They probably should. And in fact that was the idea that was supposed to have been implemented during the last election. It obviously creates a burden on the Afghan voters, because if you close one polling station, they have to travel further to vote at another. You have to keep in mind that under the Afghan law, voters within a province can vote anywhere within their province; they don’t have to vote in any particular polling station. Indeed, they could vote anywhere in the country for the presidential election, but they could vote anywhere within the province for their provincial council candidates. There will always be polling stations open within a particular province, obviously, and perhaps even within a particular district, but it may not be the one that would have been open closer to your home. It’ll obviously lead to a lot of people not being able to make the trip-particularly as winter approaches-to a polling station if the ones nearer to their homes are closed, but that’s probably necessary to prevent the kind of fraud that occurred earlier.

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Elections and Voting

In defense of the greater good?

Yes. I mean there has been a plan in place-and I was actually somewhat surprised to see it not implemented-that ballots were not to be sent to polling stations that weren’t secured by the Afghan national police, and in which IEC members were not obviously present. Now, the allegation around all these "ghost" polling stations indicated that ballots have been sent to polling stations that didn’t really exist.

That was the allegation raised by Peter Galbraith (WashPost) [former deputy special representative of the United Nations in Afghanistan]?

That’s correct.

So essentially that plan wasn’t implemented and in up to 1,500 polling stations, voting was conducted and no one was watching?

That’s right.

Why do you think Karzai accepted the runoff call?

He had two options, or perhaps three. He could either accept the results as required by law; he could follow a legal process and challenge the results in court, which would have been a legally prescribed procedure for doing that; or he could just refuse to accept the results and stay in office despite the findings of the election commission, although that would have [amounted] to a coup. That was not a very viable option, really.

But some might already use the word "coup" to refer to the way the last election was carried out. In some polling centers, especially in places were monitors were absent, there were cases of more ballots being cast than registered voters. In many cases these fraudulent votes were cast for Karzai.

Certainly it’s unclear as to whether the fraud that took place was planned by the president himself. There’s no particular evidence that would point in that direction. What’s clear is that the president recruited a lot of people, and they were under pressure to produce votes, and that probably led to the problems that occurred. Whether that was orchestrated from the very top is just not known. So to call it a "coup" probably would be a bit of an overstatement, at least in regard to what we know now. But still, there was fraud that took place on behalf of some of the other candidates as well, although the fraud on behalf of President Karzai seems to be by far the greatest.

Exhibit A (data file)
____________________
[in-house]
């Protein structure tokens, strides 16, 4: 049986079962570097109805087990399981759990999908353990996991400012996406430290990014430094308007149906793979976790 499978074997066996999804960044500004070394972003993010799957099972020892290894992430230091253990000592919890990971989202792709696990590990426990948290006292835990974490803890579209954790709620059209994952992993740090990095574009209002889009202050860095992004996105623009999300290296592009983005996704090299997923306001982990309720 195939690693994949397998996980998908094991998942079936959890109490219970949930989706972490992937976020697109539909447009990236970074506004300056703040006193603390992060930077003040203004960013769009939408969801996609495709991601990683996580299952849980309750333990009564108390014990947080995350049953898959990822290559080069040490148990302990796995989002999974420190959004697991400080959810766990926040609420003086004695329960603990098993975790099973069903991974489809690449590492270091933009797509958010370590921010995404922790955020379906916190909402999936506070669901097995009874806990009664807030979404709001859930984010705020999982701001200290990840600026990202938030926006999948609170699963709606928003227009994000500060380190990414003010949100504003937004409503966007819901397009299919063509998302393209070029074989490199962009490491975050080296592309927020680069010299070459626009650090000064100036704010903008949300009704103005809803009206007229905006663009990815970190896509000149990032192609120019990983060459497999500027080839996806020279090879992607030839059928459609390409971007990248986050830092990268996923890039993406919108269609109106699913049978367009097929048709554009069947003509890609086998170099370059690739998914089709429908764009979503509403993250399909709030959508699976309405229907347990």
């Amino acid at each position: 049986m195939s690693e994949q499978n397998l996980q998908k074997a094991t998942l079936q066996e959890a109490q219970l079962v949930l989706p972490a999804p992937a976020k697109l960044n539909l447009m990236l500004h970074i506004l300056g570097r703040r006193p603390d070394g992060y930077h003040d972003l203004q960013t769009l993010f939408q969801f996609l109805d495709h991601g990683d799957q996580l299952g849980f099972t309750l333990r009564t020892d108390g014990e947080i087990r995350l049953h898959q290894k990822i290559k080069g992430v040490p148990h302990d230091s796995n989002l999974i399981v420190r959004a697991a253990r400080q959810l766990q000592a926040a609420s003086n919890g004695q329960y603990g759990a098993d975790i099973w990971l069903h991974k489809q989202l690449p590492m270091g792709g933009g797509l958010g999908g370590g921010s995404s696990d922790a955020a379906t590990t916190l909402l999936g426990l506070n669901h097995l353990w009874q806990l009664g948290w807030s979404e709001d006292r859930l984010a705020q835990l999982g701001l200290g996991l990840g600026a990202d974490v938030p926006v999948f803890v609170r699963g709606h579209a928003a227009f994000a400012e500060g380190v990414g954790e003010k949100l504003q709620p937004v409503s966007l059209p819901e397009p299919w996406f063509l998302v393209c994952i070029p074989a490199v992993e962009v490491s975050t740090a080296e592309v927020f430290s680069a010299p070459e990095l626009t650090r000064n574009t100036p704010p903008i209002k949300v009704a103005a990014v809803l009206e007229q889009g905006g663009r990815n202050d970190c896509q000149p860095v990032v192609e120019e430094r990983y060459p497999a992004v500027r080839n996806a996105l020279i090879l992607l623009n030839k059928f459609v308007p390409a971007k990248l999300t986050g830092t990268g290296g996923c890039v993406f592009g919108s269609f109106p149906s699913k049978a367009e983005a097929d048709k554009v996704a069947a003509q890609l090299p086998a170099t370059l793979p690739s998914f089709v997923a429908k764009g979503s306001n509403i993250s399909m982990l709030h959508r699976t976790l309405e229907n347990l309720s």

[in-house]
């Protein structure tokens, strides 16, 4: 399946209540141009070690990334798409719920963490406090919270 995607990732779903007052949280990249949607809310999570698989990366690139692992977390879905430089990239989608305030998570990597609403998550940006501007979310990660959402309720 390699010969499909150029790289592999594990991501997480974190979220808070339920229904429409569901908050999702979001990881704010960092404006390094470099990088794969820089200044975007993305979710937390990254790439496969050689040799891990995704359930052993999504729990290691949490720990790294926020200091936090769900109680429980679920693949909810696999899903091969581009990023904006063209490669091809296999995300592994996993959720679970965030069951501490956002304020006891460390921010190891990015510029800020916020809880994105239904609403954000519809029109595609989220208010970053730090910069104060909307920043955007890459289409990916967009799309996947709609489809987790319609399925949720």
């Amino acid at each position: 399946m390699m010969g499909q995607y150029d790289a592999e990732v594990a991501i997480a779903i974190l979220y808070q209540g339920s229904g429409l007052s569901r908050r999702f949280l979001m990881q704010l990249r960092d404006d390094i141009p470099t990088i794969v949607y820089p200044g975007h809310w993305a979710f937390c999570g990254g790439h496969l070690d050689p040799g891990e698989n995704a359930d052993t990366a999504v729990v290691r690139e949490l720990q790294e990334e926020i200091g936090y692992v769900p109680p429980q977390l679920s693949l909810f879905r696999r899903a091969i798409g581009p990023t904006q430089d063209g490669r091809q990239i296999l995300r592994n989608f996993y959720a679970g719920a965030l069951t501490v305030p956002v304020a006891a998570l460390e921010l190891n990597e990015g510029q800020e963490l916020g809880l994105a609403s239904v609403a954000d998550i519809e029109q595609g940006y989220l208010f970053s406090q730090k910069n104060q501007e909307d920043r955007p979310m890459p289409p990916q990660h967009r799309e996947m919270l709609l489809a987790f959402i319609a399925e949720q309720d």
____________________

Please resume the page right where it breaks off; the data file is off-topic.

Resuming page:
On the news that a runoff will take place next month-how significant is this for Afghanistan?

"The most important [thing for November 7] is to enhance the security around many of the polling stations, understanding that it’s going to be very difficult in the places in which a conflict is still raging."

Given the problems that occurred earlier in the recent election, this is probably the best outcome for the credibility of the next government, and enhancing its legitimacy. So it’s a positive step in that regard. It’s unfortunate, obviously, that things happened the way they did, but having a runoff is a better outcome than some sort of deal or other arrangement that would have circumvented the electoral process. You had millions of Afghans who risked their lives to participate in the last election. To arrange the next government around a process that didn’t take their electoral choices in consideration, I think that would have been a tragedy.

And how about American objectives in the country? Is this a positive step in Washington’s eyes?

Well I think it makes it easier to move forward in formulating a strategy and presenting it to the American people. Having a government in place is certainly going to be critical for addressing the really major issues, sort of the big picture items. The things that require Afghan presidential leadership in generating a public consensus around dealing with the illegal drug trade and the conflict itself--security itself, issues regarding reconciliation--all that requires a legitimate government in place. There are a lot of things though that can go on even in the absence of that: there are a lot of development objectives that probably could have taken place even if there had been an interim government in place rather than an elected government.

The presidential elections were not the only elections on August 20. Afghans also voted for provincial councils. Did we see the level of fraud in local provincial voting as we saw in the national vote?

We don’t know for sure. The ECC has not even begun the process of hearing or examining the complaints that have been filed in regard to the provincial councils. We know that there were several complaints filed and it seems likely that polling stations that were most affected by the fraud in the presidential race probably also tainted the electoral process for the provincial council races as well. But there has been very little focus on the provincial council races up until now, and there probably won’t be until after the runoff. The ECC doesn’t have the capacity to both examine the provincial council races and to process the complaints that have been filed and conduct a runoff at the same time.

Yes and the great irony is, for Afghans, their only connection to the central government is through these local governments.

[A]nd very little international attention has been placed on the provincial councils, and even now I hear a lot of talk about, "Well, the way forward is to give more power to the provincial governors." Well, they’re unelected. I mean why not help support elected institutions and help them develop the capacity to actually perform governmental functions in their representative capacity? Everybody below and above the provincial councils seems to get all the attention.